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Hello there! I'm Dr. Vinifera, or "Vinny" for short. Ask me your toughest wine questions, from the technical aspects of winemaking to the fine points of etiquette. I hope you find my answers educational and even amusing. Looking for a particular answer? Check my archive and my FAQs. You can also follow me on Twitter: @AskDrVinny.
Dear Dr. Vinny,
I enjoy the taste of wine, but have given up drinking alcohol. Why don’t restaurants keep a few bottles of non-alcoholic wine available?
—Cris, Stamford, Conn.
If an item on a restaurant menu or wine list isn’t selling, it’s probably not going to last long. While I have seen non-alcoholic wine and non-alcoholic beer sold in some restaurants, I think the market is pretty small, and that’s why it isn’t widespread.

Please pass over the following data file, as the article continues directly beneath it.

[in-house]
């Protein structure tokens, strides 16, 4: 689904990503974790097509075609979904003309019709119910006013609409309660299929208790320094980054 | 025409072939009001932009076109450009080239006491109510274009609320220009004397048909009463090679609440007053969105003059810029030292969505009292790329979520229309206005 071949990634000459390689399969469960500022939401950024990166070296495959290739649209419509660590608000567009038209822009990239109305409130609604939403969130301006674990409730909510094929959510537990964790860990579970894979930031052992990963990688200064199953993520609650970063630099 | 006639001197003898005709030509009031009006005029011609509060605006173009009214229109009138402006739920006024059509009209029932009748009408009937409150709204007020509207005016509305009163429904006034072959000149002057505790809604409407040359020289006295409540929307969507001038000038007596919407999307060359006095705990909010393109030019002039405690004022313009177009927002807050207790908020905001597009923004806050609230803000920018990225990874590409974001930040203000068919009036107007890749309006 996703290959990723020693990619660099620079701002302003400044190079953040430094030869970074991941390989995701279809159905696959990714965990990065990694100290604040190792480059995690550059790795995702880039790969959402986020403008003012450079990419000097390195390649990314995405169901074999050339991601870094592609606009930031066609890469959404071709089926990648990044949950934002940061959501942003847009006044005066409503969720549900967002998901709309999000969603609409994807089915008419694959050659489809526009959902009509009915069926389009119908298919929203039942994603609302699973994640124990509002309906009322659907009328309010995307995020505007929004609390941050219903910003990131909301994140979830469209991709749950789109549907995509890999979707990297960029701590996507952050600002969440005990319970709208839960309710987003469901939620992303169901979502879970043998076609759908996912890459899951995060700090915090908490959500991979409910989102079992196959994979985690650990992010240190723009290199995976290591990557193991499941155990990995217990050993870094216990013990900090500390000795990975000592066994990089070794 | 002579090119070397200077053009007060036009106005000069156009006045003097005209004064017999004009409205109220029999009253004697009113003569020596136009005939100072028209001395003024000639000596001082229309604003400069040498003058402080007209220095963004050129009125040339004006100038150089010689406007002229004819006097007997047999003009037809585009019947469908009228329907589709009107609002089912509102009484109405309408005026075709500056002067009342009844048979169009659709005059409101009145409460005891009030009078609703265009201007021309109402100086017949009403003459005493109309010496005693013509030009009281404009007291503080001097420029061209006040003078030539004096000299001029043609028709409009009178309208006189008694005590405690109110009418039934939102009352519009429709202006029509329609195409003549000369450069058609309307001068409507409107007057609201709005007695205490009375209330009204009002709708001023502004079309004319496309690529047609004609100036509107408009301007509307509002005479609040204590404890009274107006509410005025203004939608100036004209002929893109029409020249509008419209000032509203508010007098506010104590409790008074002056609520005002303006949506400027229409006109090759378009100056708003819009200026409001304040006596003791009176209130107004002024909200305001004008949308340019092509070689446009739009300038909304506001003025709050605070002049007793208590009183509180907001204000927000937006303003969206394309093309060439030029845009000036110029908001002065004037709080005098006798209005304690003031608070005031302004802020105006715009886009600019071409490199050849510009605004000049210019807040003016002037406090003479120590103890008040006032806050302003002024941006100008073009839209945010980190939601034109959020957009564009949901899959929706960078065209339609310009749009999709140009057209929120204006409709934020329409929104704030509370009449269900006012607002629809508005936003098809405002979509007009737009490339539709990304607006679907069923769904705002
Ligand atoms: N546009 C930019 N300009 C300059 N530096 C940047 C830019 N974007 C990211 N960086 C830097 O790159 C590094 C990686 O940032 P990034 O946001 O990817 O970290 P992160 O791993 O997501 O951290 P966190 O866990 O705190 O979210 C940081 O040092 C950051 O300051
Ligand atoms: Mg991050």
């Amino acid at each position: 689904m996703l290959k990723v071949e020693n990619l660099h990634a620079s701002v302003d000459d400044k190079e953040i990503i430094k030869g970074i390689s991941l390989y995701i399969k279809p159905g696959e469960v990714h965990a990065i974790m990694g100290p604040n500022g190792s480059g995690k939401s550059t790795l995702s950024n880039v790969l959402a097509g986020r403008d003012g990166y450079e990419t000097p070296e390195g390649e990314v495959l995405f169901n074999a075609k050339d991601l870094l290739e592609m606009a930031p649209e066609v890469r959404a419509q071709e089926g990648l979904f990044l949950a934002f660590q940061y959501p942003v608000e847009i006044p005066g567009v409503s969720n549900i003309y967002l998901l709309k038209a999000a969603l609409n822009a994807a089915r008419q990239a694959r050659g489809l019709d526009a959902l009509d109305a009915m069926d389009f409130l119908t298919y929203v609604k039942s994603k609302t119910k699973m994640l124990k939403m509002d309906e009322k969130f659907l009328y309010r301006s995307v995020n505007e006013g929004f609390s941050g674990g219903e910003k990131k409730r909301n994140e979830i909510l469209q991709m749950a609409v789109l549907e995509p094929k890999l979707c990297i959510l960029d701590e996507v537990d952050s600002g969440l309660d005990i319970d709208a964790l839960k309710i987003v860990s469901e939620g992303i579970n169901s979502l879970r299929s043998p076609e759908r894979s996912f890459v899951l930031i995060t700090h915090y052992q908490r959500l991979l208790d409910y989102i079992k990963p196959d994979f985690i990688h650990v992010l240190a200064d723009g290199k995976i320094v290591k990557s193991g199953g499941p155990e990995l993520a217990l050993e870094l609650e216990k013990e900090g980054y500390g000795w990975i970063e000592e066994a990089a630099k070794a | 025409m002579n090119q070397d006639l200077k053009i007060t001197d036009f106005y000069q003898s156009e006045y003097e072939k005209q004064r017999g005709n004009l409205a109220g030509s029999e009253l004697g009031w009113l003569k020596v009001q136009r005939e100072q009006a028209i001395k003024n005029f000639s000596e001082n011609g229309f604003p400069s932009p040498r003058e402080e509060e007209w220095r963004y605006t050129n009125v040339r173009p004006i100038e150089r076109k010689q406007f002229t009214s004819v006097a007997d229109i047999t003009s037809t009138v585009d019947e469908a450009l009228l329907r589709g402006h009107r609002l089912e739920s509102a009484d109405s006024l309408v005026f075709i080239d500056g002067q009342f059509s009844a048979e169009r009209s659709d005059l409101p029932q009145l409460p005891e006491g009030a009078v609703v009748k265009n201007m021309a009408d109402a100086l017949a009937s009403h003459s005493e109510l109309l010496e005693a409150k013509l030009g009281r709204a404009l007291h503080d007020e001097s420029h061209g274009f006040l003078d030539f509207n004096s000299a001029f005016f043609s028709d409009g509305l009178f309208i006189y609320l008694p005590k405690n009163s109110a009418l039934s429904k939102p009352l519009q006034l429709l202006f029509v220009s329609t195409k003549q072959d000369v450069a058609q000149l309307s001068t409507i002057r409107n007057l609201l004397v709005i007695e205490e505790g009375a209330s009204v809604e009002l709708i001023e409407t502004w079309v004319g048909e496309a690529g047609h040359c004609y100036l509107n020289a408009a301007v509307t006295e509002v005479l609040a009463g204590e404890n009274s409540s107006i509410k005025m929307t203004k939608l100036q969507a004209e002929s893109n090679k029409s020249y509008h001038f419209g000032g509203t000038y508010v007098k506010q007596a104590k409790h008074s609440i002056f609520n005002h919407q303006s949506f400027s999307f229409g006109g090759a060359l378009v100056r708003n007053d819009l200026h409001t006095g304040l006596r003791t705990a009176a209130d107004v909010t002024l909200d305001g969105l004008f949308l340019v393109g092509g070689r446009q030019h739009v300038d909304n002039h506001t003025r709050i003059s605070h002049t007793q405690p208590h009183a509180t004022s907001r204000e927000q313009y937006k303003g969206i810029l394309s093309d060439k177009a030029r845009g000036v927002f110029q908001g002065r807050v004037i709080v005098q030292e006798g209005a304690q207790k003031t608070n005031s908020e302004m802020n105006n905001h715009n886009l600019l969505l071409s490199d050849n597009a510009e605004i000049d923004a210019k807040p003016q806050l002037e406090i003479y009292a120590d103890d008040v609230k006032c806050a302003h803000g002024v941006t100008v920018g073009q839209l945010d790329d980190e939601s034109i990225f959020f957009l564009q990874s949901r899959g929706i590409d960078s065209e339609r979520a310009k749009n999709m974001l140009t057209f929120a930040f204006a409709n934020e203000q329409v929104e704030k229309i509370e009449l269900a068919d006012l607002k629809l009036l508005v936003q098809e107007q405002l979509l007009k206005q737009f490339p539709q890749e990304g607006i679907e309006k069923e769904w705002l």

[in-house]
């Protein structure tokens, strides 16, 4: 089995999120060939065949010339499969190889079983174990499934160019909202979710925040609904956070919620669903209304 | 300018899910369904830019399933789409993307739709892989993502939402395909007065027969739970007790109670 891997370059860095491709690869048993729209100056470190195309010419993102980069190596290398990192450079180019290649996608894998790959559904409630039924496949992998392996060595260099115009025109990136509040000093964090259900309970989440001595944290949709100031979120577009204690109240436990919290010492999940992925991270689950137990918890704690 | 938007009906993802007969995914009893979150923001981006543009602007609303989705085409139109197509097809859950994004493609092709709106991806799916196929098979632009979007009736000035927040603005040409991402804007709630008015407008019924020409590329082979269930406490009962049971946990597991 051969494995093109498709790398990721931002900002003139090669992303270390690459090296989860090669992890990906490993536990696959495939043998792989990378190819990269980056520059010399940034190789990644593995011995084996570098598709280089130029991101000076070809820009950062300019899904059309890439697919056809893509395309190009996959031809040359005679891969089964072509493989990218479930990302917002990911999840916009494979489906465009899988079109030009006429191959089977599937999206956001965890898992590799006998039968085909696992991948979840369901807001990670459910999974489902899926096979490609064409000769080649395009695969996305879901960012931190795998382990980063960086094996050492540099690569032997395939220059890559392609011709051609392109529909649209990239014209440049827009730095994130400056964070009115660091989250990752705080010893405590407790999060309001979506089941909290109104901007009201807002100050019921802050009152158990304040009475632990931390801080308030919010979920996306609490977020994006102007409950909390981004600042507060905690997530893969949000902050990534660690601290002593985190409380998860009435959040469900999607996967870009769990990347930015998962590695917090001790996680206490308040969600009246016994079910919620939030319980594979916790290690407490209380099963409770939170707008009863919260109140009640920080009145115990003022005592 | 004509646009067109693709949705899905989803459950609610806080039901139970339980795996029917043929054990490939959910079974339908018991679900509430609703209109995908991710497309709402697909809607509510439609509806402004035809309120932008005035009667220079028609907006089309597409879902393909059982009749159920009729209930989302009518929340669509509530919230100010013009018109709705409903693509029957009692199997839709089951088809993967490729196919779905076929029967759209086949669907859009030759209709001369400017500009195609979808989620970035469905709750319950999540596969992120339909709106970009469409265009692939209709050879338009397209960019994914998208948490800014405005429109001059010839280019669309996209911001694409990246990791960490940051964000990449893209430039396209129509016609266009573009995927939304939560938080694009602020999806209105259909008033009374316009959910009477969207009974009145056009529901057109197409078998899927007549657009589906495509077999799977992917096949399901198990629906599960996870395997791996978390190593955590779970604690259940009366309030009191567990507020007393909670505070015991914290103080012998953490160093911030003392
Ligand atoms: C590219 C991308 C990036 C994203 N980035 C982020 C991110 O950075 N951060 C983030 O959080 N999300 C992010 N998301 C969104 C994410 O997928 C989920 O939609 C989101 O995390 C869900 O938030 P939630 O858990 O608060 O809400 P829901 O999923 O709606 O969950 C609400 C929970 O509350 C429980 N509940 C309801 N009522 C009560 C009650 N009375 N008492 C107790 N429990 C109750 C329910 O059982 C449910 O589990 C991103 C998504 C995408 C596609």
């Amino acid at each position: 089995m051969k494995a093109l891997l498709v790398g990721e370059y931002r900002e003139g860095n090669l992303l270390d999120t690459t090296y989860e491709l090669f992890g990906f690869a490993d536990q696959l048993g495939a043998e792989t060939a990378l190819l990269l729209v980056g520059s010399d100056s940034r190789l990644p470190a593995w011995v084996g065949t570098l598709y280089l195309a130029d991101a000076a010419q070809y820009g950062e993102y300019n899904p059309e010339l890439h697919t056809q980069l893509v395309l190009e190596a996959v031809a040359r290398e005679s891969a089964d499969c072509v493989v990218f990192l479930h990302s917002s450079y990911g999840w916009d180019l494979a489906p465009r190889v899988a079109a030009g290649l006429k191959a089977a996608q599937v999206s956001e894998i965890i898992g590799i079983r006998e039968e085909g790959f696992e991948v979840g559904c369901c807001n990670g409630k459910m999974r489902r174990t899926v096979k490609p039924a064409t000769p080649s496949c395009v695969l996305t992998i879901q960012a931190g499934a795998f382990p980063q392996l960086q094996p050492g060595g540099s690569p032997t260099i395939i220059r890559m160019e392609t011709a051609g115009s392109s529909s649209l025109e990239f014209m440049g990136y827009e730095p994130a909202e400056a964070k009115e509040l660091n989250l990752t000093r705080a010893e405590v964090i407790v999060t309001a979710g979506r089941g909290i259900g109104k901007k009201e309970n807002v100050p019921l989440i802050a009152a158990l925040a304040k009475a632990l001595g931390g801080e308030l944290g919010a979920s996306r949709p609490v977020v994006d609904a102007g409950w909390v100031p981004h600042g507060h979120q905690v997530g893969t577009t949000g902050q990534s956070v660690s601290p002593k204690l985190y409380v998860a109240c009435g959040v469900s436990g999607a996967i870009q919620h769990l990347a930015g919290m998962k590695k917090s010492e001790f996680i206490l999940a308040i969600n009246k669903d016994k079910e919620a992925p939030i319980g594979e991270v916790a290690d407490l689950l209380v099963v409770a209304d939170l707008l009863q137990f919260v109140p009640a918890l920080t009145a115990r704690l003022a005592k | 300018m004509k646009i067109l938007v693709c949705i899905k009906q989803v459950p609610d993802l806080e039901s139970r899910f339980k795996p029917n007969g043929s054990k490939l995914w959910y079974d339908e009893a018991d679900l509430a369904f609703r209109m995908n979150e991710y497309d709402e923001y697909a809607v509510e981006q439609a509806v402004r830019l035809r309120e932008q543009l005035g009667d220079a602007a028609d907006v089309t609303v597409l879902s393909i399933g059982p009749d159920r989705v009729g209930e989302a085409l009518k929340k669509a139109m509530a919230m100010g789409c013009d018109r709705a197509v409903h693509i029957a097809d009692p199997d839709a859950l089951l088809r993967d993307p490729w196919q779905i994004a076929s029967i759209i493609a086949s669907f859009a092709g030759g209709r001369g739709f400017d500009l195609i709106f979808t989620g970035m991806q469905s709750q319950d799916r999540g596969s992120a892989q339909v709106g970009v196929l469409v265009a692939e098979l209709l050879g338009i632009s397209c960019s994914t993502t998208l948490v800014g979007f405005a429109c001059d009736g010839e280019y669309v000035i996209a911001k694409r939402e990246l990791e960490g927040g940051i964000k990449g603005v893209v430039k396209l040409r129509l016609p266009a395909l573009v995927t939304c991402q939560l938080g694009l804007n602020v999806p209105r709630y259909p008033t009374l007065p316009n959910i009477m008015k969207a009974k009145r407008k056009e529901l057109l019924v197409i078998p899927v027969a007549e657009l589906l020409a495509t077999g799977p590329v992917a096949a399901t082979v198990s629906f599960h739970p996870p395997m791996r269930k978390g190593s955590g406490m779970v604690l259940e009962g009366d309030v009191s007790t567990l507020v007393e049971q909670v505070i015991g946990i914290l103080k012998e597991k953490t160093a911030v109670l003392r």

That doesn’t mean you shouldn’t ask for it, and if you frequent a restaurant often enough, maybe you’ll give them a reason to keep some around. I also think that if a restaurant has a corkage policy, they should also apply that to non-alcoholic wine, but I would certainly talk to a manager beforehand to make certain.
Non-, low-, and de-alcoholized wines are made by making “normal” wine and then removing the alcohol afterwards. But if you like the taste of wine and need to avoid the alcohol, there are other alternatives that might appeal to you. The first is high-end grape juice made from wine grapes. I only know of two wineries that make it, Navarro in California and Oakencroft Farm in Virginia. These are really special beverages, with plenty of complexity and aromatics, though they can be quite sweet. The second is Vignette, a non-alcoholic soda made with wine-grape juice, which is a less sweet, fizzy, more refreshing take on non-alcoholic wine.
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